The PlayStation 3’s Most Iconic Moments

Bob Mackey
Games PlayStation
Games PlayStation Xbox

It may be hard to believe, but the PlayStation 3 just hit its tenth birthday. Over the course of ten long years, Sony’s first HD console brought us plenty of ups and some unfortunate downs. And, amazingly, the PS3 still lives, with Persona 5 arriving in mid-2017. Even if you’ve since shelved your PlayStation 3 for its more powerful little brother, the following moments should bring back plenty of fuzzy memories of this memorable console’s lifespan.

A Shaky Launch

Sony carried a bit of hubris during the PlayStation 3’s launch. And, really, who can blame them? By 2006, the PlayStation 2 had sold a whopping 100 million units, making them kings of the console realm. E3 2006 contained some of Sony’s more shameful moments, with Shuhei Yoshida proudly announcing its price of $599 USD. In 2016 money, that translates to over $700—a high price to pay for a video game console. And if you factor in the economic depression just around the corner, Sony’s proposition would only grow less appealing.

Sony’s launch lineup also didn’t give gamers much to write home about. And with the DualShock 3 over a year away, players had no choice but to play with the inferior SixAxis. Granted, this controller didn’t feel too different than what would replace it, but the accelerometers inside led to some pretty gimmicky gameplay experiences. Thankfully, Sony would turn things around before the decade’s close, but those first few years of the PS3 add up to a complete embarrassment.

PSN Gets Hacked

Just as the PS3 began to turn the corner, the unthinkable happened to Sony. Hackers infiltrated the PlayStation Network, compromising the credit card information of 12.3 million subscribers. This hack didn’t just anger PSN users; it also cost Sony a whopping $171 million, which certainly didn’t help the PS3’s profitability. All told, PSN went down for a little over a month, removing much of the console’s essential functionality.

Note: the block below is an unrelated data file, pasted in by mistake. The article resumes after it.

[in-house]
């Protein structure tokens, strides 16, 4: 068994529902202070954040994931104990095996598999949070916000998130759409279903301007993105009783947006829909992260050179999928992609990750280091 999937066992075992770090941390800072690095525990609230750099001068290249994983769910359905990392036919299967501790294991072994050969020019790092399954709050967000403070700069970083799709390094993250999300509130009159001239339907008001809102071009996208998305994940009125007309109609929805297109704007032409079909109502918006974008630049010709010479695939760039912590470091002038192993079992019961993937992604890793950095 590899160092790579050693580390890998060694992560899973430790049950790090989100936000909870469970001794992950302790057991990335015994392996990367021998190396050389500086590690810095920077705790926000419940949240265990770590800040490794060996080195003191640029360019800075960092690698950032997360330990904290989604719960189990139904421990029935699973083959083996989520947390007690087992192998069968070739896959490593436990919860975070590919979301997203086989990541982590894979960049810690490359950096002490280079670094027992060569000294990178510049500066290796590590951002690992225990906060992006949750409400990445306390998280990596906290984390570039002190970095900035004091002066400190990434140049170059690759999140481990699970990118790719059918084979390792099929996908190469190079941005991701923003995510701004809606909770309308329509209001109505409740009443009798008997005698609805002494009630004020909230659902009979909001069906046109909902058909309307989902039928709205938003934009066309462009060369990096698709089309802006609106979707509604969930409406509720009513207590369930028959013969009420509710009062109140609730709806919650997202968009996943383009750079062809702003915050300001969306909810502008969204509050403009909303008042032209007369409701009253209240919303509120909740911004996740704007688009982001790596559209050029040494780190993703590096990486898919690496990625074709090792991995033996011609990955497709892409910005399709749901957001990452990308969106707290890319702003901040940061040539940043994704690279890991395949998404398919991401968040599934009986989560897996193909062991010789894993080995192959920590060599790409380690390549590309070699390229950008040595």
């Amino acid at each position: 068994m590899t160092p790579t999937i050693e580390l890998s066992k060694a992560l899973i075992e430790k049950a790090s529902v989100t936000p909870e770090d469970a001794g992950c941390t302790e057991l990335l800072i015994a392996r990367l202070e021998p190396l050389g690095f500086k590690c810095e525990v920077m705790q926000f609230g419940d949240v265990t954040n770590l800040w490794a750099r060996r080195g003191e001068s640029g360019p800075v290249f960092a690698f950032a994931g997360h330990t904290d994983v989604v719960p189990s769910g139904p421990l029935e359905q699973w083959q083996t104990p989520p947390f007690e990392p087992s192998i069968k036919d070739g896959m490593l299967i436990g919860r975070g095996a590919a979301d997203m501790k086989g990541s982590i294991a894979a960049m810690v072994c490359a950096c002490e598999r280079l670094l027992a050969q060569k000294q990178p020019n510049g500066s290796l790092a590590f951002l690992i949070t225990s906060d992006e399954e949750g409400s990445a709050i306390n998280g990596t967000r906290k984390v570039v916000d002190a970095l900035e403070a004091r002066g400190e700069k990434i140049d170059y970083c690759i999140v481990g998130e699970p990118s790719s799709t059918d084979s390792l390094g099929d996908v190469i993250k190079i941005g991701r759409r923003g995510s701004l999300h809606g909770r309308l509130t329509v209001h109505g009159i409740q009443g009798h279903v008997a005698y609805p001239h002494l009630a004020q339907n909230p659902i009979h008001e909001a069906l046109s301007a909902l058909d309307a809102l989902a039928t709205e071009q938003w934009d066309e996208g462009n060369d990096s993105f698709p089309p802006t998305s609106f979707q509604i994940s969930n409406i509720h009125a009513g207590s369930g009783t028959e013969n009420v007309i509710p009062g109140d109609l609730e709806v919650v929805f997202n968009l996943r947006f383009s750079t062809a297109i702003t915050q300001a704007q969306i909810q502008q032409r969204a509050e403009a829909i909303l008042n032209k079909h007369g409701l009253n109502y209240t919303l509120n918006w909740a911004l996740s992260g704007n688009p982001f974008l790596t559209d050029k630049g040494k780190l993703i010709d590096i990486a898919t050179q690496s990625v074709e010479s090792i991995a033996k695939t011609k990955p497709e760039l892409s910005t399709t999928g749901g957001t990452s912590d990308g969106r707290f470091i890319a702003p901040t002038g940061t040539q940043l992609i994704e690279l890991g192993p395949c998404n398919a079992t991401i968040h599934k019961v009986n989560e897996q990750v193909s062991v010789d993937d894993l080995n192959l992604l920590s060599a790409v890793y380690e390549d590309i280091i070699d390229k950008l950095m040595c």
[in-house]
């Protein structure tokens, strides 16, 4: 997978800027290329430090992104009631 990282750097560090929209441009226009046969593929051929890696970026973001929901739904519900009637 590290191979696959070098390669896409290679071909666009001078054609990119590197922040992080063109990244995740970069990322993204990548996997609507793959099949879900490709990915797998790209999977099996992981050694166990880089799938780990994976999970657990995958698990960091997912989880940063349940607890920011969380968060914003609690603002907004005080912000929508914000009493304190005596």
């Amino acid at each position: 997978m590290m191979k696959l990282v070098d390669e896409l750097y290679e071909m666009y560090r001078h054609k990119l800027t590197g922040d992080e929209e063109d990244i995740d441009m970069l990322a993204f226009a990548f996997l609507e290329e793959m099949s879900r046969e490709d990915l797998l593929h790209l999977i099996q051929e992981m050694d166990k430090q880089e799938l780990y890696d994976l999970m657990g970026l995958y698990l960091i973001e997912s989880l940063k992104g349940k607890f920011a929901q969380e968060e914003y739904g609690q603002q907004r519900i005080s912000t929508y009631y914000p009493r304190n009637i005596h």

In the end, Sony tried to make good with their “Welcome Back” program, which gave PSN users some free games for the sake of appeasement. This helped heal the wound, but many of us walked away feeling uneasy about how a massive multinational corporation couldn’t keep our sensitive information safe.

Here Come the Trophies

An image of PlayStation Network trophies.

After more than ten years of achievement points, we may be immune to their Pavlovian effects. But ten years ago, they amounted to a pretty big deal, and Sony ended up looking stuck in the past without a similar rewards system. It took until the summer of 2008, but Sony eventually launched trophies with their 2.40 update.

These awards didn’t add up to a satisfying single number, but they still gave players an incentive to put their skills to the test. Plus, many developers retroactively added trophies to PlayStation 3 games that previously didn’t offer them. Thankfully, Sony realized the appeal of these digital trophies and integrated them into their next console.

SixAxis Gets the Boot

An image of the PS3 SixAxis controller.